All eyes are on Boeing's 787 Dreamliner as first flight nears, but flying under the radar so to speak are two new 747 models. The maiden flight for the 747-8 could be on the same day as the 787's before the end of the year. by John Dodge
While the aviation world focuses on the much delayed Boeing 787 Dreamliner, a new version of the world's most venerable and recognizable passenger jetliner is about to debut.
Like the 787, the 747-8 Freighter is expected to take its inaugural flight before year's end and may even fly on the same day. Given all the delays, I'm sure Boeing wants to get first flights behind it.
[Oct. 7 update -- Boeing announced yesterday it would take a $1 billion pre-tax charge against Q3 earnings due to increased 747-8 production costs.]
And like the 787, the 747-8 also has been beset by delays. The Freighter was supposed to be delivered by the end of this year, but that has been pushed into the third quarter of 2010 while the passenger model called the Intercontinental with a range of 8,000 miles won't touch down with customers until 2011.
The 747-8 is 18 feet, 4 inches longer than its 747-400 immediate predecessor, boasting a total length of 250 feet, 2 inches or just 50 feet shy of filling the space between end zones. The 747-8 also sports new fuel efficient GEnx-2B engines boasting a promised 17 per cent reduction in carbon emissions and a 30 per cent drop in noise. The original engines when the 747-100 first flew in 1969 put out 43,500 pounds of thrust. The new ones are rated at 66,500. The 747-8 also will be lifted by newly-designed wings.
The principal goals at Boeing with both the 747 and 787 is to the lower operating costs. As such, Boeing claims the 747-8 Freighter will be the lowest cost plane of its type in the air.
That this is the 15th version of the 40-year-old plane makes one wonder why Boeing didn't simply upgrade its 757 or 767 instead of designing a completely new plane like the 787 Dreamliner and its chosen method of manufacturing (four of the airlines that took first deliveries of a new 747 model no longer exist). The troubled plane has had one problem after another.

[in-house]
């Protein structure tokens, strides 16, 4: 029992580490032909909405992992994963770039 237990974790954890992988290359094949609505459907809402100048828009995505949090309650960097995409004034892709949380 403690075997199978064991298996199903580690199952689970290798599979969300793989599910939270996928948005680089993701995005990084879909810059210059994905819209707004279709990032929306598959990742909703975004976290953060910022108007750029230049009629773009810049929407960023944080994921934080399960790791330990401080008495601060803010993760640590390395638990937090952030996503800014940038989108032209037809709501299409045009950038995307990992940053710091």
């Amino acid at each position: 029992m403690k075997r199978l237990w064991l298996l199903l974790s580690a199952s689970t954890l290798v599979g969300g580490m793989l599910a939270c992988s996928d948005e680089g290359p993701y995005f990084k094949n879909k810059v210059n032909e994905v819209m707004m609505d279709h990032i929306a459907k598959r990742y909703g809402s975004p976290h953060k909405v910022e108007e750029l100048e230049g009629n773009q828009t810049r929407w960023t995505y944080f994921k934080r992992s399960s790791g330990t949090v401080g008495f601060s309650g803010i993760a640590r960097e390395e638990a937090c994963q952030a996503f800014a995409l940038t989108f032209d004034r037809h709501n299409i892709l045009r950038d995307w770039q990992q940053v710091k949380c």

I have two answers: composite materials which make half of the 787 and reduced manufacturing costs.
Boeing wanted to get heavily into composites to lower customer maintenance costs and enjoy side benefits such as improving the cabin atmosphere which it could not have done economically with the aluminum skin it traditionally used. And it wanted to push out 70 per cent of component manufacturing to subcontractors instead of keeping most of it in house which is believed to be more expensive.
Boeing has paid for such pioneering in prestige with two years of delays and counting, but that will soon be in the past when the 787 flies. Of course, I was saying the same thing last year.
My first flight on a 747 was from Chicago to Boston in 1972 on American Airlines. The plane had a piano bar in the upper deck when staying buckled up wasn't such a concern. It seemed massive at the time because it was and passengers marveled at how something so big and ungainly ever got off the ground (check out the short runway take-off video below). While I understand the basic principals of flight, I still wonder how it so reliably defies gravity.
Since the beginning, 1,419 747s have been built with 800 still in service, according to a Reuters story last week. All told, 747s have logged 42 billion nautical miles and carried 3.5 billion passengers. That's certainly something the 787 new kid on the block can't claim even though it gets the lion's share of attention.